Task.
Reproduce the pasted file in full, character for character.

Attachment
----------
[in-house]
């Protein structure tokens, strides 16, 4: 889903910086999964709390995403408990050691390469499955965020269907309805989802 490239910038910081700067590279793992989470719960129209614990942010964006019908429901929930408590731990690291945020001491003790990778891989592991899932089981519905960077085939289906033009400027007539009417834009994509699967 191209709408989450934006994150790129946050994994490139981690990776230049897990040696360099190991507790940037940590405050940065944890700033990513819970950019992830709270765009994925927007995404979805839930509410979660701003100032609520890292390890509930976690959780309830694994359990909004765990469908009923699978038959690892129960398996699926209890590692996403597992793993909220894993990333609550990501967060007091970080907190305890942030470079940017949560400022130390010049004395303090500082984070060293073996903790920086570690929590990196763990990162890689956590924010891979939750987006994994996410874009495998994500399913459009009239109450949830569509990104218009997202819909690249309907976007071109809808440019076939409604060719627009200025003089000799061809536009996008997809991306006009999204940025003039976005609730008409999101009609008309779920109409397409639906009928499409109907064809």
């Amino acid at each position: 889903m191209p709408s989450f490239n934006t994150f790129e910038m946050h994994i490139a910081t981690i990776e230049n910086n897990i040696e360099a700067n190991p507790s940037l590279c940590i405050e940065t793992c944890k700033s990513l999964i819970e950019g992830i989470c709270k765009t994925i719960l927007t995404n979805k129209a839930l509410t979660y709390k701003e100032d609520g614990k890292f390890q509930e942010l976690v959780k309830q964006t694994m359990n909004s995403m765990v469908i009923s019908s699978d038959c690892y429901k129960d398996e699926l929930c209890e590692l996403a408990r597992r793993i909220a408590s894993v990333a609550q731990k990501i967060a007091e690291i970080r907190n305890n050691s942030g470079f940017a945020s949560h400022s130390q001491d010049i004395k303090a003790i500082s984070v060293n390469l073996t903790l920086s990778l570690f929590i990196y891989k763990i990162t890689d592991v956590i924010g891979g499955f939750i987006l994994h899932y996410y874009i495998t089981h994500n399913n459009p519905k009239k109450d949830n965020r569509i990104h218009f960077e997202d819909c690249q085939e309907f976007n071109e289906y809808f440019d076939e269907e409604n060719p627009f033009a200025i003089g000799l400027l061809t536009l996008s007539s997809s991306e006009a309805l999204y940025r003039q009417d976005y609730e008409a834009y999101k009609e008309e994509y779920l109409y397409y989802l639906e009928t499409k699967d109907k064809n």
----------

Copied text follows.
[in-house]
């Protein structure tokens, strides 16, 4: 889903910086999964709390995403408990050691390469499955965020269907309805989802 490239910038910081700067590279793992989470719960129209614990942010964006019908429901929930408590731990690291945020001491003790990778891989592991899932089981519905960077085939289906033009400027007539009417834009994509699967 191209709408989450934006994150790129946050994994490139981690990776230049897990040696360099190991507790940037940590405050940065944890700033990513819970950019992830709270765009994925927007995404979805839930509410979660701003100032609520890292390890509930976690959780309830694994359990909004765990469908009923699978038959690892129960398996699926209890590692996403597992793993909220894993990333609550990501967060007091970080907190305890942030470079940017949560400022130390010049004395303090500082984070060293073996903790920086570690929590990196763990990162890689956590924010891979939750987006994994996410874009495998994500399913459009009239109450949830569509990104218009997202819909690249309907976007071109809808440019076939409604060719627009200025003089000799061809536009996008997809991306006009999204940025003039976005609730008409999101009609008309779920109409397409639906009928499409109907064809």
């Amino acid at each position: 889903m191209p709408s989450f490239n934006t994150f790129e910038m946050h994994i490139a910081t981690i990776e230049n910086n897990i040696e360099a700067n190991p507790s940037l590279c940590i405050e940065t793992c944890k700033s990513l999964i819970e950019g992830i989470c709270k765009t994925i719960l927007t995404n979805k129209a839930l509410t979660y709390k701003e100032d609520g614990k890292f390890q509930e942010l976690v959780k309830q964006t694994m359990n909004s995403m765990v469908i009923s019908s699978d038959c690892y429901k129960d398996e699926l929930c209890e590692l996403a408990r597992r793993i909220a408590s894993v990333a609550q731990k990501i967060a007091e690291i970080r907190n305890n050691s942030g470079f940017a945020s949560h400022s130390q001491d010049i004395k303090a003790i500082s984070v060293n390469l073996t903790l920086s990778l570690f929590i990196y891989k763990i990162t890689d592991v956590i924010g891979g499955f939750i987006l994994h899932y996410y874009i495998t089981h994500n399913n459009p519905k009239k109450d949830n965020r569509i990104h218009f960077e997202d819909c690249q085939e309907f976007n071109e289906y809808f440019d076939e269907e409604n060719p627009f033009a200025i003089g000799l400027l061809t536009l996008s007539s997809s991306e006009a309805l999204y940025r003039q009417d976005y609730e008409a834009y999101k009609e008309e994509y779920l109409y397409y989802l639906e009928t499409k699967d109907k064809n």